But the real demarcation between Sunnyside and Simone’s is dinner. Once the evening service begins, Simone comes out from the kitchen to expedite and work the crowd. That doesn’t require much movement, as diners know him by name and approach him with open arms. It’s no coincidence that that the space feels more like a house than a restaurant; regardless of the name, Simone’s goal has always been to form a community by breaking bread. He parades dishes around the dining room in a chef’s coat and shorts, as convivial with strangers as he is with regulars. “I brought you a present,” he says often, depositing plates of salt-encrusted focaccia and bowls of olive oil at each table. Strangely, the warm, salt-encrusted hunks of bread do feel like a gift, the same way a freshly frosted cupcake does even if you’ve paid for it.

If the old space had a laissez-faire, hippie vibe to it, the newer incarnation evokes the 1950s with an updated soundtrack. Corrine Bailey Rae, Van Morrison and Frank Sinatra ooze out across the air as people settle into favorite tables or a seat at the bar to converse with the staff. Whatever corner they choose, it’s a respite from the world outside, an enclave of uplifting simplicity.

It’s no surprise that the dinner menu has an old-fashioned feel to it: June Cleaver could pull off a stint as guest chef here if she could just get in touch with her Italian side. Appetizers are often served like hors d’oeuvres, occasionally with toothpicks so they can be passed around the table. Chicken meatballs in tangy tomato sauce ($5) and deep-fried Roquefort-stuffed olives ($6) are just the thing you’d serve to guests if you weren’t so keen to get out of the house. Crab cakes and a variety of chowders also play to a love of tradition that defines New England dinners. But zucchini and goat cheese fritters — so delicate you barely need to chew them — push right past domestic fare. Even the wood-baked pizza dotted with pancetta and leeks ($16) holds its own, not because it’s novel but because it’s done right.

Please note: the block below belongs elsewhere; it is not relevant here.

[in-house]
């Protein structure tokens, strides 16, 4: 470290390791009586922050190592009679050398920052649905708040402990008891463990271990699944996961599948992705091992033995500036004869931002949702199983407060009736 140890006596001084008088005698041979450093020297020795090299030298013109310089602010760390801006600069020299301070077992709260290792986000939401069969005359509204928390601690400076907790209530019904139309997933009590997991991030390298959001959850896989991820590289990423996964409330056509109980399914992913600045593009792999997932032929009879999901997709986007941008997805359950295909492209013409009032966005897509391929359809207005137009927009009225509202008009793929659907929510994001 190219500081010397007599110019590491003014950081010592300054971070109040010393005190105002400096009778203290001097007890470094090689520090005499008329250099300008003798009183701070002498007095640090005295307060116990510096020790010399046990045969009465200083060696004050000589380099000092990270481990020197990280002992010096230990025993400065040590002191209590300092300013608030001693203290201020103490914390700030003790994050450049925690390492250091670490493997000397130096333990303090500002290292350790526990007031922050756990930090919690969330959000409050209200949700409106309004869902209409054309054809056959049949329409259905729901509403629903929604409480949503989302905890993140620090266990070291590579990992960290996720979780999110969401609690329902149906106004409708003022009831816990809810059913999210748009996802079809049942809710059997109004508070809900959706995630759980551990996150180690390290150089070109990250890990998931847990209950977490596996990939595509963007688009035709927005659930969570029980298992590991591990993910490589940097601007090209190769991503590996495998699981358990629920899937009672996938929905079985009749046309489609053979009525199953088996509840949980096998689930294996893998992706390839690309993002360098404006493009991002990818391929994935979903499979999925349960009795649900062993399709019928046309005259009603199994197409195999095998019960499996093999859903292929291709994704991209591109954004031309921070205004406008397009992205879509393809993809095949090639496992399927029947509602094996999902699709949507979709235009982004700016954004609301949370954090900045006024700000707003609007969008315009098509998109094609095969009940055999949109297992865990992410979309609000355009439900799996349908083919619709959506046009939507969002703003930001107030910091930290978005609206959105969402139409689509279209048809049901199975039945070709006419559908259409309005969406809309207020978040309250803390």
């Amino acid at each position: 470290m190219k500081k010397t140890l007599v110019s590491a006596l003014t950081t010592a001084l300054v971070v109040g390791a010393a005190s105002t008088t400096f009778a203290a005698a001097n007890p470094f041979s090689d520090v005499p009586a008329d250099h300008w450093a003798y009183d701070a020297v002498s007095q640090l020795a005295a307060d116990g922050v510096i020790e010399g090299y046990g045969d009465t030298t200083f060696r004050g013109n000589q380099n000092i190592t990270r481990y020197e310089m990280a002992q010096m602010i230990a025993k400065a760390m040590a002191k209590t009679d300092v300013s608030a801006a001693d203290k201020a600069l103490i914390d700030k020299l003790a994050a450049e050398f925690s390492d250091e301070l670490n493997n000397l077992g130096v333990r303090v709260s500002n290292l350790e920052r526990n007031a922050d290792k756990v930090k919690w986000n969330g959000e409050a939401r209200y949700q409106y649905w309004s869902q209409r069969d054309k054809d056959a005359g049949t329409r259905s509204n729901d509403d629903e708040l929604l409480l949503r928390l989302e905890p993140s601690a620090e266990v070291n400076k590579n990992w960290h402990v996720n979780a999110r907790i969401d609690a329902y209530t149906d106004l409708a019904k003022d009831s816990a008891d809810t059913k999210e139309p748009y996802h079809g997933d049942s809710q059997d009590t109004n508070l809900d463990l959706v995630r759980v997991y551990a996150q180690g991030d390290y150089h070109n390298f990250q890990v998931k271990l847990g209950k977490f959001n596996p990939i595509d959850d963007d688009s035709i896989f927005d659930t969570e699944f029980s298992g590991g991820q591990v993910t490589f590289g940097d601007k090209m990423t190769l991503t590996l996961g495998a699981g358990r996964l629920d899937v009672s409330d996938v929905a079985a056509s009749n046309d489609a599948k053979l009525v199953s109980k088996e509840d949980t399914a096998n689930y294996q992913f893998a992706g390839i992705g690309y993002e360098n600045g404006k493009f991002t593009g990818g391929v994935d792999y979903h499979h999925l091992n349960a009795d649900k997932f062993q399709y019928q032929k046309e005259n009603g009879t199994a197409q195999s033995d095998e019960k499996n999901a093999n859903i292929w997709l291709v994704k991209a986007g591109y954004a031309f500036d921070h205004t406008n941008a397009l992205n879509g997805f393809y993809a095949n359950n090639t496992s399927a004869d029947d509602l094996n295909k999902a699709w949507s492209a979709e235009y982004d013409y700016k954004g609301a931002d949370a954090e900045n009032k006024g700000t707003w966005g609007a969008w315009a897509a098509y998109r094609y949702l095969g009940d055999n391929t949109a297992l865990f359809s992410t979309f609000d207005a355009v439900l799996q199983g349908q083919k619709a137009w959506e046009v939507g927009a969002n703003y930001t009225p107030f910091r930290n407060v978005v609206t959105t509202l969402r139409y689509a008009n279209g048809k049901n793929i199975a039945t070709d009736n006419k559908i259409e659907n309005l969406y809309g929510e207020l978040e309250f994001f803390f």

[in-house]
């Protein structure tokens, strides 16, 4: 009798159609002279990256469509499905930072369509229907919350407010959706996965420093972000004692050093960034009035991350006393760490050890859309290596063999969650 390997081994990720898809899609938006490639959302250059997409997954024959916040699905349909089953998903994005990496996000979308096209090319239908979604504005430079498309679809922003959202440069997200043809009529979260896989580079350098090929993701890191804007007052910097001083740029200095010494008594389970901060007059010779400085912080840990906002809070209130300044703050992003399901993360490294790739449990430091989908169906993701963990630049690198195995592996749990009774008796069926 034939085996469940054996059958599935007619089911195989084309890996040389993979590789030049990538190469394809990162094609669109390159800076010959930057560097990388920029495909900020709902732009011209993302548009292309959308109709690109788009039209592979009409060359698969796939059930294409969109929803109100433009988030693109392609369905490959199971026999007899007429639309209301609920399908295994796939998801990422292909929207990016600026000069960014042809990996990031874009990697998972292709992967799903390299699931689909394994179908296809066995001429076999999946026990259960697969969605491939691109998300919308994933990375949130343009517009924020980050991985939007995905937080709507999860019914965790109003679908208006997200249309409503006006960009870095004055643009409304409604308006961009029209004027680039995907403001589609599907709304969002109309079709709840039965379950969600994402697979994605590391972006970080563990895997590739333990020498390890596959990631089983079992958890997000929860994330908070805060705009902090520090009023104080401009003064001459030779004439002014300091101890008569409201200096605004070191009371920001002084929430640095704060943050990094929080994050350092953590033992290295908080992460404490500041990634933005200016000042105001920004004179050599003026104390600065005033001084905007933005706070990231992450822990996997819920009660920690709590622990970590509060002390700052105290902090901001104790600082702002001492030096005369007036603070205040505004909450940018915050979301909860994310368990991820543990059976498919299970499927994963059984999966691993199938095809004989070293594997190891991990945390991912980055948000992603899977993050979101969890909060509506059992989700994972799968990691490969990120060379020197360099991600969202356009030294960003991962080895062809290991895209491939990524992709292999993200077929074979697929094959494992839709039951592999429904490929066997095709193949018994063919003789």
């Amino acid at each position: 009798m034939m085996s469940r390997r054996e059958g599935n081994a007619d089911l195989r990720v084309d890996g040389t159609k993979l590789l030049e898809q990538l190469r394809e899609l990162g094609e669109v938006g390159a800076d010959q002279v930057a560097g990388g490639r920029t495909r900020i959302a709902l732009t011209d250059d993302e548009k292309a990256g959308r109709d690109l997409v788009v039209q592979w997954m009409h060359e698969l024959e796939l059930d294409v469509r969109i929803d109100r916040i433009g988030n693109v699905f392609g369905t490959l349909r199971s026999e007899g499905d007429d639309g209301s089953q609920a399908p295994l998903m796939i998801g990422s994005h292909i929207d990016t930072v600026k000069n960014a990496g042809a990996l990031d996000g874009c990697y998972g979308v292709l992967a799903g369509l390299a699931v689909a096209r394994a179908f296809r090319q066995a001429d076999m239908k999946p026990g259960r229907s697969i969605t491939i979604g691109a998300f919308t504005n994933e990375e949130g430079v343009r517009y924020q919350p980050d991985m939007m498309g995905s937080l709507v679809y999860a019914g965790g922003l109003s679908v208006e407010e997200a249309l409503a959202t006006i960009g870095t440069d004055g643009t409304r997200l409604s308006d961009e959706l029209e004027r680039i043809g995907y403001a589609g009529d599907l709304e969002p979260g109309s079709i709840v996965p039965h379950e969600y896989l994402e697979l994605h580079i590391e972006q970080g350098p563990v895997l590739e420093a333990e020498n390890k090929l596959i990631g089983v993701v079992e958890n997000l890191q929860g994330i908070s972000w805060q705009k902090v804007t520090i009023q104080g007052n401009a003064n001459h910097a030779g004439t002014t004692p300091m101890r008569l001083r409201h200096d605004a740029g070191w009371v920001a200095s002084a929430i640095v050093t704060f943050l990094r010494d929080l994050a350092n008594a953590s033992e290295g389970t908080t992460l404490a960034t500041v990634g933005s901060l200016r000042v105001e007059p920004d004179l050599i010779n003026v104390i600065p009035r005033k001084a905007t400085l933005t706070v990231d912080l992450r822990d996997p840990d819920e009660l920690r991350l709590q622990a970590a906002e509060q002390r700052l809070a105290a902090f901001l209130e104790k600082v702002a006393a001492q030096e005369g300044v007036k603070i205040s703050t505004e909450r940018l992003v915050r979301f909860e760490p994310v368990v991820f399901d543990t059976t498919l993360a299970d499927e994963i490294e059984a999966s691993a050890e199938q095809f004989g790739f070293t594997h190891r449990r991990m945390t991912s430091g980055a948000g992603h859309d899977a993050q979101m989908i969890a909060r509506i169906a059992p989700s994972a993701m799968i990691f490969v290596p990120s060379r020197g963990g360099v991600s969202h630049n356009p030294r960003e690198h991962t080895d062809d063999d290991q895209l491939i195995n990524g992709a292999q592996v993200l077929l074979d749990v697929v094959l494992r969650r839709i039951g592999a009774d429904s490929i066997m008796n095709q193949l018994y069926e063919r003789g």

Most of the entrees walk the thin line between recent and retro. Steak frites centers around a heavily marinated flank ($25) that has so much flavor, you’d readily turn in your staid filet, though Sicilian eggplant is streamlined to a fault, topped only with a traditional tomato gravy and a sprinkling of Atwell’s Gold. But the best dishes are hybrids, notably a single sizable manicotti stuffed with shredded short ribs and surrounded by mushroom duxelles. It’s all a bit like Julia Child when she first showed up on television making simple food extravagant and complex dishes accessible. Simone carries that same genuine euphoria around the restaurant, offering everything with a gleeful zeal that readily reminds diners of why pretentiousness makes for a bad meal.

Even sweets feel as if they came out of a Christmas stocking. If starched, stiff and decorated desserts are your thing, you’ve taken the wrong path. This kitchen wants to validate your long-established preferences: doughy, slightly spiced confections that have an elderly aproned woman somewhere in their naissance. Brownies studded with chocolate are bathed with coffee ice cream; bread pudding is spiked with fruit; apple crisps are served hot with maple ice cream melting into milk. It’s almost like being a kid again, but with experience enough to know just how good a space that is. There might not be a view of the water, and it’s true that the aesthetic is more mature, but as far as culinary contentment goes, it’s just as sunny over here.